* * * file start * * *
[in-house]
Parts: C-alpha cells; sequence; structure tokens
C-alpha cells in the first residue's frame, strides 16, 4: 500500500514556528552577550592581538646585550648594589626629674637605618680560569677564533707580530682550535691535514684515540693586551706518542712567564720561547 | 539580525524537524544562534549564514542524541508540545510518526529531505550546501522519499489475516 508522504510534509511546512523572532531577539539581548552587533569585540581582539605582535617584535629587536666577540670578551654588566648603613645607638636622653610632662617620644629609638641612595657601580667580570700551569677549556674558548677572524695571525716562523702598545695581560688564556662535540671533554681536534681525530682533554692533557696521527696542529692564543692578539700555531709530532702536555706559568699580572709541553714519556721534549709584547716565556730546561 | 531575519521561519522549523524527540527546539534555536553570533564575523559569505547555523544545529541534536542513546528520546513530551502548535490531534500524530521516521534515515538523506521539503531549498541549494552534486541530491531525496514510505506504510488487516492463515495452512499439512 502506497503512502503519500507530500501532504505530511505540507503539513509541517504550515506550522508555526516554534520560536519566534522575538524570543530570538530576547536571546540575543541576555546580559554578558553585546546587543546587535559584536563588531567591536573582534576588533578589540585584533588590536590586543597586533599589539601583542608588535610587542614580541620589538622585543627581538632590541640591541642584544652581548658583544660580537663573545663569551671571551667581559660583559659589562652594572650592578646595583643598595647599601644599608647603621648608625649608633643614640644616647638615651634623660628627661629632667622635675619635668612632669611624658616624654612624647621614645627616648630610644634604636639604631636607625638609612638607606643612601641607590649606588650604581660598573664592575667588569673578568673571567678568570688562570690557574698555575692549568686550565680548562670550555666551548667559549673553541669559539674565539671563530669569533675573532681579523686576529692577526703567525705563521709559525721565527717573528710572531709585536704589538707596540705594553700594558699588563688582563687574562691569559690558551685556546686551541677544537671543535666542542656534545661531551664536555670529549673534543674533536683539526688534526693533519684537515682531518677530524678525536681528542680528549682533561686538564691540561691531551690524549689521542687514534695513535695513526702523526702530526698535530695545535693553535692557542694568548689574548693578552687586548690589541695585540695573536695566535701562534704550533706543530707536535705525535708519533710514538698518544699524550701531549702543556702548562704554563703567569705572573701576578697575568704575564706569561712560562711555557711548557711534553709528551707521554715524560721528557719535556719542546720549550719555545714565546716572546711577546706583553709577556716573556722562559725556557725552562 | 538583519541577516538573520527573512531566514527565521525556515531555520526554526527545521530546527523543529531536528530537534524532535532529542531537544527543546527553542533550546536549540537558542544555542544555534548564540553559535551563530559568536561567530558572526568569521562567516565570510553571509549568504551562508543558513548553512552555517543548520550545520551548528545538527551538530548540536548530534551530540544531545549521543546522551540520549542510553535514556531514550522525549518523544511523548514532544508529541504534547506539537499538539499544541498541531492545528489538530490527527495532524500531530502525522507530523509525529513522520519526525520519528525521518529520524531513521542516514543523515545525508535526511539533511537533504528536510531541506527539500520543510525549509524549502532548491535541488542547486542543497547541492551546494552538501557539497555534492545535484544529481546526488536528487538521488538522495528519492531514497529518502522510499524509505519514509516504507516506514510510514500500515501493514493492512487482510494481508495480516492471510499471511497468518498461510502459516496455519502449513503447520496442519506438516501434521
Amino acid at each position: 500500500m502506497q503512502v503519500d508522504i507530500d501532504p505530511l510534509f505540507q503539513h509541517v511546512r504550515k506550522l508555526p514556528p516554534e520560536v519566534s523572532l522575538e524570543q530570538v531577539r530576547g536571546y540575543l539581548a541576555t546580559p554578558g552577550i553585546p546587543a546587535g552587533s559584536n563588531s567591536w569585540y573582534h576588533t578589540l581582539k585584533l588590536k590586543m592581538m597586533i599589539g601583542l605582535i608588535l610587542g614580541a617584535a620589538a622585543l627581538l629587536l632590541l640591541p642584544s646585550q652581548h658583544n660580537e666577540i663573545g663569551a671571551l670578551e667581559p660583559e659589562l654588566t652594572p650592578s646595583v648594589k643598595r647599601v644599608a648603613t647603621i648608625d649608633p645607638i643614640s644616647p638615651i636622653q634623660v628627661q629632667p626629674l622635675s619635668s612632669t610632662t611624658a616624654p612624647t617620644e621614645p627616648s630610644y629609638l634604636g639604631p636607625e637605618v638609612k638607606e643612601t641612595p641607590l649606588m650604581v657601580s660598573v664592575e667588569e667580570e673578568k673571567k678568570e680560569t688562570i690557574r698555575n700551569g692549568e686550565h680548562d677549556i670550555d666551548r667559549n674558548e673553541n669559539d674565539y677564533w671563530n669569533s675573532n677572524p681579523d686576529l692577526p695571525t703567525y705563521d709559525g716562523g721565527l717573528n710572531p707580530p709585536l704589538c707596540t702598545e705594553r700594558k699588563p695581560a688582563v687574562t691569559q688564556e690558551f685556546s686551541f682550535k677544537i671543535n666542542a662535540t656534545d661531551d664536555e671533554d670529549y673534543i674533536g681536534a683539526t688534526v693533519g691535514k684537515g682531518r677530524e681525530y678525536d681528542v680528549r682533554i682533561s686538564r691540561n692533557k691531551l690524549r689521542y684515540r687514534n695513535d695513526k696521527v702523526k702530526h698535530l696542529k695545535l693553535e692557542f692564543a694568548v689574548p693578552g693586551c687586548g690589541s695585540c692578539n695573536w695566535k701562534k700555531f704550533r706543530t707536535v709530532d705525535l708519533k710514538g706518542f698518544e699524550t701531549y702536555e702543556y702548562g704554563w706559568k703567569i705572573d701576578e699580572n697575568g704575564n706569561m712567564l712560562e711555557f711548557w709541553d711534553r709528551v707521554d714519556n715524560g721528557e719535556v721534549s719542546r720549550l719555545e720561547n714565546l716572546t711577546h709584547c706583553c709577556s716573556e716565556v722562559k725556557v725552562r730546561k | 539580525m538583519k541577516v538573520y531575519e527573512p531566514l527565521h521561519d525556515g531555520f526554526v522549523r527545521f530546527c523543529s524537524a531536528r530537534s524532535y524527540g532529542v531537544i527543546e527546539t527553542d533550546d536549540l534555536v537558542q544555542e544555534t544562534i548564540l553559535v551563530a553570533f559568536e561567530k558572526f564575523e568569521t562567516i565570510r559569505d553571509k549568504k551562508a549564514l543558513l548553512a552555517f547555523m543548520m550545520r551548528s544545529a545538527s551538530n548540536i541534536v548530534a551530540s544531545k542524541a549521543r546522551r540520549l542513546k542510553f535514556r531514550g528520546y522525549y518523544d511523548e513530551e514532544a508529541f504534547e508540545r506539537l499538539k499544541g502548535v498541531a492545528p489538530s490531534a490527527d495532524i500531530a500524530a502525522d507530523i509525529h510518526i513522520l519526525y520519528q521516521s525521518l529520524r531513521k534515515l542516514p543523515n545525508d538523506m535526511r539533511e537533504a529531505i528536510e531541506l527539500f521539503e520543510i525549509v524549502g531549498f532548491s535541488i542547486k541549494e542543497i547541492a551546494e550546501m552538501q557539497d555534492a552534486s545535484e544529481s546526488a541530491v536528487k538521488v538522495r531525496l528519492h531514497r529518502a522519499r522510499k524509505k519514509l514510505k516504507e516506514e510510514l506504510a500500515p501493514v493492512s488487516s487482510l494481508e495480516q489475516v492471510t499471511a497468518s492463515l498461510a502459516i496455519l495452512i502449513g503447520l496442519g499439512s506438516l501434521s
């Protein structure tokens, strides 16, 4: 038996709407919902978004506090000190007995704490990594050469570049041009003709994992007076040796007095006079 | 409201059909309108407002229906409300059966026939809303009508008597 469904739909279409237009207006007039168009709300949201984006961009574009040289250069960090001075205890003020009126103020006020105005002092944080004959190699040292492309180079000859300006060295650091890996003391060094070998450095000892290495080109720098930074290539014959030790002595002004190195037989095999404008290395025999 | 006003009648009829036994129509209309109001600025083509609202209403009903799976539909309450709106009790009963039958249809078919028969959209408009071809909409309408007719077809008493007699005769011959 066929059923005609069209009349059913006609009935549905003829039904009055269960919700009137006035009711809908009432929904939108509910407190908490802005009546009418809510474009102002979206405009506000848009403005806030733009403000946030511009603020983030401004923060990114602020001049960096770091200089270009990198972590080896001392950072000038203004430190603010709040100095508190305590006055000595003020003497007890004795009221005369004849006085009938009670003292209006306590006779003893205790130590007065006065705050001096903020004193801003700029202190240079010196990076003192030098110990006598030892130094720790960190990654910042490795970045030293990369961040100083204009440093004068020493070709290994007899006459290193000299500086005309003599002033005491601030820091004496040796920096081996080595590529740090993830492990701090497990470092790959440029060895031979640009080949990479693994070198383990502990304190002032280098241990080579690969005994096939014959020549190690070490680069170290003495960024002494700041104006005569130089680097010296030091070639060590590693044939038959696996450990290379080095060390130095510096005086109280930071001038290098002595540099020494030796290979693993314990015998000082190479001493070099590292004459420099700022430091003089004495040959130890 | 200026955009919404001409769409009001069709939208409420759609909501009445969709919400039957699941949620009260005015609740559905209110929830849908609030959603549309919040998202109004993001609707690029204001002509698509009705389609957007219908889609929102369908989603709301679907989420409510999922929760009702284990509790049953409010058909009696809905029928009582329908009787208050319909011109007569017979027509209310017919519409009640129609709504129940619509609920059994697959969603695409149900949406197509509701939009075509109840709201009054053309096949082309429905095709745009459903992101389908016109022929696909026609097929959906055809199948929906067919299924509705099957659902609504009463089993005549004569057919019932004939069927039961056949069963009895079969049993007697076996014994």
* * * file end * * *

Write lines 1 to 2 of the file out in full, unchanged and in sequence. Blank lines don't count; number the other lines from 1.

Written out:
[in-house]
Parts: C-alpha cells; sequence; structure tokens